A change of direction by turning the bow of the boat through the wind. Bottom forward corner of a sail.
Line that attaches the tack of an asymmetric spinnaker to the bowsprit or spinnaker pole. The tack is adjustable to allow the set of the sail to be altered for different wind conditions and to make it easier to take down.
A system of blocks arranged so as to multiply the power being applied to a rope or line. For instance a four to one tackle will increase the force applied by four, at the expense of having to move four times as much rope.
Depth of water above chart datum.
Difference between low and high water.
Direction of the tide's flow.
A horizontal rod, bar or similar device attached to the top of the rudder and used to steer the boat.
The side of the boat the wind is blowing out from.
The side of the boat the wind is blowing onto.
Forces that twist, for example on the keel.
The stable, strong wind which blows both sides of the equator.
Lining up two fixed objects to keep you on course, for example, if the tide is pushing you sideways.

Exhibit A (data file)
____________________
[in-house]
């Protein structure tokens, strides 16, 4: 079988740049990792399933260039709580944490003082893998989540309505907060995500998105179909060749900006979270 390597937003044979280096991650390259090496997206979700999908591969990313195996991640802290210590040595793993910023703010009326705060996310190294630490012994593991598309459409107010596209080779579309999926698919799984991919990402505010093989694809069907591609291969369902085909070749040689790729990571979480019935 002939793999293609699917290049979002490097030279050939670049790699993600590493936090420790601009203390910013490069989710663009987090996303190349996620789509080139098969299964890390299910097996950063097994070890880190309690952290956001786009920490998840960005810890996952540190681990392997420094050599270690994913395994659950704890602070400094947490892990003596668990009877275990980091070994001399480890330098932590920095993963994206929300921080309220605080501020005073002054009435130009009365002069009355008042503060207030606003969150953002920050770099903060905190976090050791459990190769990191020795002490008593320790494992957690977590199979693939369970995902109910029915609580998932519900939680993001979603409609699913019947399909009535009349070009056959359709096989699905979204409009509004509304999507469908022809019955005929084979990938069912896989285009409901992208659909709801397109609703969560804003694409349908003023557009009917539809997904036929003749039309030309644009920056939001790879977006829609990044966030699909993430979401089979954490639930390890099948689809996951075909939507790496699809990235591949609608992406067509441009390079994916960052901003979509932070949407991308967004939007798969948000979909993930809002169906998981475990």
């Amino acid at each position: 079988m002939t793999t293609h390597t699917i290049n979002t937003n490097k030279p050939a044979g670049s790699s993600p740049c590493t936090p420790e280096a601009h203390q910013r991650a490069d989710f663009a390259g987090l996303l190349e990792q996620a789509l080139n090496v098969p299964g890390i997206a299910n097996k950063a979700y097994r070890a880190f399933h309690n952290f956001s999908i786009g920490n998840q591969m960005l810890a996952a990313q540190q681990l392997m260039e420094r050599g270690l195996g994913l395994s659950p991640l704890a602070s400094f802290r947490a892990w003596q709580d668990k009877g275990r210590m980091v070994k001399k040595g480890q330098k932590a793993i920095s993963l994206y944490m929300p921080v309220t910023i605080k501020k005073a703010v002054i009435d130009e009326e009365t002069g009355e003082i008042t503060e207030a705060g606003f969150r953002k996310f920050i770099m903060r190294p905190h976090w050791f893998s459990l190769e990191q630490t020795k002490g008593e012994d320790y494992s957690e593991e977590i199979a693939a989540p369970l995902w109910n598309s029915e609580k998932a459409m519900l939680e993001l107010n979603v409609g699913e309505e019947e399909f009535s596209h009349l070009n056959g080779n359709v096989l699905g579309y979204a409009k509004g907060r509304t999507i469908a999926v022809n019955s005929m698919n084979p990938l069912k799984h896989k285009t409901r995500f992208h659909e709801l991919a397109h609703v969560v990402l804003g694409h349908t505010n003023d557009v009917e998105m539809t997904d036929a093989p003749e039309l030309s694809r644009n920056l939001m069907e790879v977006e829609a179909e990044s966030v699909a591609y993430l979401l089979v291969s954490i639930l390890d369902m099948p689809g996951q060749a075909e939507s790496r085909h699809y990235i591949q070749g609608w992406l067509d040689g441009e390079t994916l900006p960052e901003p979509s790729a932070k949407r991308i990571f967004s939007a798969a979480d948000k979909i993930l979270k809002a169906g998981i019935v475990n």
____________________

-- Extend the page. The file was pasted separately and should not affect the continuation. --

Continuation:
The flat bit across the back – or stern – of the boat.
A moving car, usually with ball bearings, that runs on specially made track to allow a sheet lead to be adjusted.
Keeping the boat level fore and aft.
Crew member with special responsibility for adjusting the sails to every nuance of wind speed or direction.
The direction and strength of the wind when the boat is dead in the water. When underway, instruments calculate the true wind by taking into account boat speed and relative wind.
An emergency sail for very severe wind conditions. Made from heavyweight synthetic sail cloth, usually set without a boom and often tied round the mast so it can be used if there has been a major failure of the mainsail or mast.